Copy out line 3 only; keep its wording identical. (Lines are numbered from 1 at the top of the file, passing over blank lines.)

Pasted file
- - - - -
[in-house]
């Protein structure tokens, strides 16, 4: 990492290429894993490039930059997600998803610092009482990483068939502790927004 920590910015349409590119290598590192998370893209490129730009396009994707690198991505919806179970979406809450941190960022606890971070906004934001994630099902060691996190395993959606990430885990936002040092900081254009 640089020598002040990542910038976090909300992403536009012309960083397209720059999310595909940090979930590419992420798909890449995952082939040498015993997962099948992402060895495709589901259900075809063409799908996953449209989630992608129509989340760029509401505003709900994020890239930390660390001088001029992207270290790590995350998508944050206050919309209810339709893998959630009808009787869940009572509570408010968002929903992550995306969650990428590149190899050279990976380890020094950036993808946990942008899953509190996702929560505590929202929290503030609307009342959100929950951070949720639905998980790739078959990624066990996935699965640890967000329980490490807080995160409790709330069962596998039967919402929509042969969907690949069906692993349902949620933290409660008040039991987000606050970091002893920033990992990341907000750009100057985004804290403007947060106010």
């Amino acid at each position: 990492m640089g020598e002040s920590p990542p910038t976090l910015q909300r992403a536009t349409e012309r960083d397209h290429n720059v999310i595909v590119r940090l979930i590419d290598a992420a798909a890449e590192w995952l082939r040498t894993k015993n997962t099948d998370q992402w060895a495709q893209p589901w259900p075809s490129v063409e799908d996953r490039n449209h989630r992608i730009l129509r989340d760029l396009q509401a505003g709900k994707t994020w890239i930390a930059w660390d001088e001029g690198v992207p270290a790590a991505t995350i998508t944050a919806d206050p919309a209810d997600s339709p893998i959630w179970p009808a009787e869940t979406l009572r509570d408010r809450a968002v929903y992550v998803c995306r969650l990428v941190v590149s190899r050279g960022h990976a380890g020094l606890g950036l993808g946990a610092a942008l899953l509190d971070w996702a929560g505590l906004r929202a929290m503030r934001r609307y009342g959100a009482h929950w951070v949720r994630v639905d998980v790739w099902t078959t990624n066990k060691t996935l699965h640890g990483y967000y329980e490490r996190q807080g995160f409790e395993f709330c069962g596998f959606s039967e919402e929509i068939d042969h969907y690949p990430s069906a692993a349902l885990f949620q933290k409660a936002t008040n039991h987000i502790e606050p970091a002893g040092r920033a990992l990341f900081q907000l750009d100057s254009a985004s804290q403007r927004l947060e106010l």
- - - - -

């Amino acid at each position: 990492m640089g020598e002040s920590p990542p910038t976090l910015q909300r992403a536009t349409e012309r960083d397209h290429n720059v999310i595909v590119r940090l979930i590419d290598a992420a798909a890449e590192w995952l082939r040498t894993k015993n997962t099948d998370q992402w060895a495709q893209p589901w259900p075809s490129v063409e799908d996953r490039n449209h989630r992608i730009l129509r989340d760029l396009q509401a505003g709900k994707t994020w890239i930390a930059w660390d001088e001029g690198v992207p270290a790590a991505t995350i998508t944050a919806d206050p919309a209810d997600s339709p893998i959630w179970p009808a009787e869940t979406l009572r509570d408010r809450a968002v929903y992550v998803c995306r969650l990428v941190v590149s190899r050279g960022h990976a380890g020094l606890g950036l993808g946990a610092a942008l899953l509190d971070w996702a929560g505590l906004r929202a929290m503030r934001r609307y009342g959100a009482h929950w951070v949720r994630v639905d998980v790739w099902t078959t990624n066990k060691t996935l699965h640890g990483y967000y329980e490490r996190q807080g995160f409790e395993f709330c069962g596998f959606s039967e919402e929509i068939d042969h969907y690949p990430s069906a692993a349902l885990f949620q933290k409660a936002t008040n039991h987000i502790e606050p970091a002893g040092r920033a990992l990341f900081q907000l750009d100057s254009a985004s804290q403007r927004l947060e106010l």